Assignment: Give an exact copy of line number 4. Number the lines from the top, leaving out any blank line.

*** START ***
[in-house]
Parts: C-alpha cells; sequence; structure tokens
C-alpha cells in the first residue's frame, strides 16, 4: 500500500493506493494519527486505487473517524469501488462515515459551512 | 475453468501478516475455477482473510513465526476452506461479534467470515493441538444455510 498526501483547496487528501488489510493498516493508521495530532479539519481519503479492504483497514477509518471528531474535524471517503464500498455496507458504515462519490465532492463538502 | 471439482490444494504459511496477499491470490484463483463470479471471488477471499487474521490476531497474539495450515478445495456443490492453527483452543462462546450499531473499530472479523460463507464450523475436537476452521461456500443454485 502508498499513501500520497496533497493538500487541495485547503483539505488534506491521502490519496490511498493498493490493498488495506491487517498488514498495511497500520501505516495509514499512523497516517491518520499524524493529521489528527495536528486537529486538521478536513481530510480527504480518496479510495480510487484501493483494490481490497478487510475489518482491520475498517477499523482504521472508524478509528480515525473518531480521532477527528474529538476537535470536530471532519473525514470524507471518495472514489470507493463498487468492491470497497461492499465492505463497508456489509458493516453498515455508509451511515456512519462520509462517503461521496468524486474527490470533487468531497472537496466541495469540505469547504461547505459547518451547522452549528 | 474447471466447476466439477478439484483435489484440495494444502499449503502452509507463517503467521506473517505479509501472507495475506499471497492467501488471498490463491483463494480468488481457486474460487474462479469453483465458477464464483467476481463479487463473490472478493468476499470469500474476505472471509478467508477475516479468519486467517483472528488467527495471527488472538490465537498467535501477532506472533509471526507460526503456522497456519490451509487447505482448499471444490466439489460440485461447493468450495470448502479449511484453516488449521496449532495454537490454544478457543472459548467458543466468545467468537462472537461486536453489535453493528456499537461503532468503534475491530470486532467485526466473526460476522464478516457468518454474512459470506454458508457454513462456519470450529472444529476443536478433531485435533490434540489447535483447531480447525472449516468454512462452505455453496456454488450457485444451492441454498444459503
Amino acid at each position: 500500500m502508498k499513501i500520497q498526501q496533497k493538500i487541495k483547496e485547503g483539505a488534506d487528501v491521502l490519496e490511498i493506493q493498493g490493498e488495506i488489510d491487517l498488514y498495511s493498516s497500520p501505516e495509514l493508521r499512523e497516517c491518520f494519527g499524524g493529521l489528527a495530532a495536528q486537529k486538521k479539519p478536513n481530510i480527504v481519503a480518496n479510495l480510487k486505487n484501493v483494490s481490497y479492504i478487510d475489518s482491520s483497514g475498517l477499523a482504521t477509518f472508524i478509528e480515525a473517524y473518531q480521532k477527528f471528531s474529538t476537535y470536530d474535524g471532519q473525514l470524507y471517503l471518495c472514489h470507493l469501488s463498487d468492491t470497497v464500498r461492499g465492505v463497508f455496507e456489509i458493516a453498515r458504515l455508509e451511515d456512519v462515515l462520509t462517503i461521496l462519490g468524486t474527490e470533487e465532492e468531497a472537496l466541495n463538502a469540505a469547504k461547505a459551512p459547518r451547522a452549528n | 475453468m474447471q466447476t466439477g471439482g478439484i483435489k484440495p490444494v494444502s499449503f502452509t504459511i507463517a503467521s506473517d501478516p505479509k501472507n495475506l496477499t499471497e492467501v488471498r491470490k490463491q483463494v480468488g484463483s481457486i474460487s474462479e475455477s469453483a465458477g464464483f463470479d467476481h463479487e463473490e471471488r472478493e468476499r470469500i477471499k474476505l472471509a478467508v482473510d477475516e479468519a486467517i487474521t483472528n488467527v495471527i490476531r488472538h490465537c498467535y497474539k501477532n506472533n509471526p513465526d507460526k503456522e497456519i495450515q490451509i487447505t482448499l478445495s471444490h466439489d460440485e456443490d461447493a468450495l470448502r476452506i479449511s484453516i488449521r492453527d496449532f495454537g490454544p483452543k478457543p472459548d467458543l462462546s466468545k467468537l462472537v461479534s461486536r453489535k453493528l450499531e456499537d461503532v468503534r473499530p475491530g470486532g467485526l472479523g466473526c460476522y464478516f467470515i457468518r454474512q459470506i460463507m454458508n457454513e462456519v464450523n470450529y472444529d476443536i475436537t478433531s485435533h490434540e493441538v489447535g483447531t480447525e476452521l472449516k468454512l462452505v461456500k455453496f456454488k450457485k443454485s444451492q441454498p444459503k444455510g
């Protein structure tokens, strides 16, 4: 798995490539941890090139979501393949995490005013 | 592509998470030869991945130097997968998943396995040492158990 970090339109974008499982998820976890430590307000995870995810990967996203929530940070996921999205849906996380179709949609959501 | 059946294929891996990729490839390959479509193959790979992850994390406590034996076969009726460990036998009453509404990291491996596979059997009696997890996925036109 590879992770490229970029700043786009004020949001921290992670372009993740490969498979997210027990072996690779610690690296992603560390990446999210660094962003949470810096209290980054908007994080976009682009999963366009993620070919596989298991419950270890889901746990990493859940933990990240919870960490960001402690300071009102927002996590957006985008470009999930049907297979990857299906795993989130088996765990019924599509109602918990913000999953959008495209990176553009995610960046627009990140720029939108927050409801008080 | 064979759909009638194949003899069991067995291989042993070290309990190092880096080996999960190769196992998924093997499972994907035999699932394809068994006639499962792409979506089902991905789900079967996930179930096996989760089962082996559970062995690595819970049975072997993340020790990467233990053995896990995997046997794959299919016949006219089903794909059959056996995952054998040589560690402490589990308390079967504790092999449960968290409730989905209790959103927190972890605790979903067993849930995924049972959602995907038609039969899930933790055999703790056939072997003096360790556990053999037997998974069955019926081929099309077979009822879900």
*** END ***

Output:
Amino acid at each position: 500500500m502508498k499513501i500520497q498526501q496533497k493538500i487541495k483547496e485547503g483539505a488534506d487528501v491521502l490519496e490511498i493506493q493498493g490493498e488495506i488489510d491487517l498488514y498495511s493498516s497500520p501505516e495509514l493508521r499512523e497516517c491518520f494519527g499524524g493529521l489528527a495530532a495536528q486537529k486538521k479539519p478536513n481530510i480527504v481519503a480518496n479510495l480510487k486505487n484501493v483494490s481490497y479492504i478487510d475489518s482491520s483497514g475498517l477499523a482504521t477509518f472508524i478509528e480515525a473517524y473518531q480521532k477527528f471528531s474529538t476537535y470536530d474535524g471532519q473525514l470524507y471517503l471518495c472514489h470507493l469501488s463498487d468492491t470497497v464500498r461492499g465492505v463497508f455496507e456489509i458493516a453498515r458504515l455508509e451511515d456512519v462515515l462520509t462517503i461521496l462519490g468524486t474527490e470533487e465532492e468531497a472537496l466541495n463538502a469540505a469547504k461547505a459551512p459547518r451547522a452549528n | 475453468m474447471q466447476t466439477g471439482g478439484i483435489k484440495p490444494v494444502s499449503f502452509t504459511i507463517a503467521s506473517d501478516p505479509k501472507n495475506l496477499t499471497e492467501v488471498r491470490k490463491q483463494v480468488g484463483s481457486i474460487s474462479e475455477s469453483a465458477g464464483f463470479d467476481h463479487e463473490e471471488r472478493e468476499r470469500i477471499k474476505l472471509a478467508v482473510d477475516e479468519a486467517i487474521t483472528n488467527v495471527i490476531r488472538h490465537c498467535y497474539k501477532n506472533n509471526p513465526d507460526k503456522e497456519i495450515q490451509i487447505t482448499l478445495s471444490h466439489d460440485e456443490d461447493a468450495l470448502r476452506i479449511s484453516i488449521r492453527d496449532f495454537g490454544p483452543k478457543p472459548d467458543l462462546s466468545k467468537l462472537v461479534s461486536r453489535k453493528l450499531e456499537d461503532v468503534r473499530p475491530g470486532g467485526l472479523g466473526c460476522y464478516f467470515i457468518r454474512q459470506i460463507m454458508n457454513e462456519v464450523n470450529y472444529d476443536i475436537t478433531s485435533h490434540e493441538v489447535g483447531t480447525e476452521l472449516k468454512l462452505v461456500k455453496f456454488k450457485k443454485s444451492q441454498p444459503k444455510g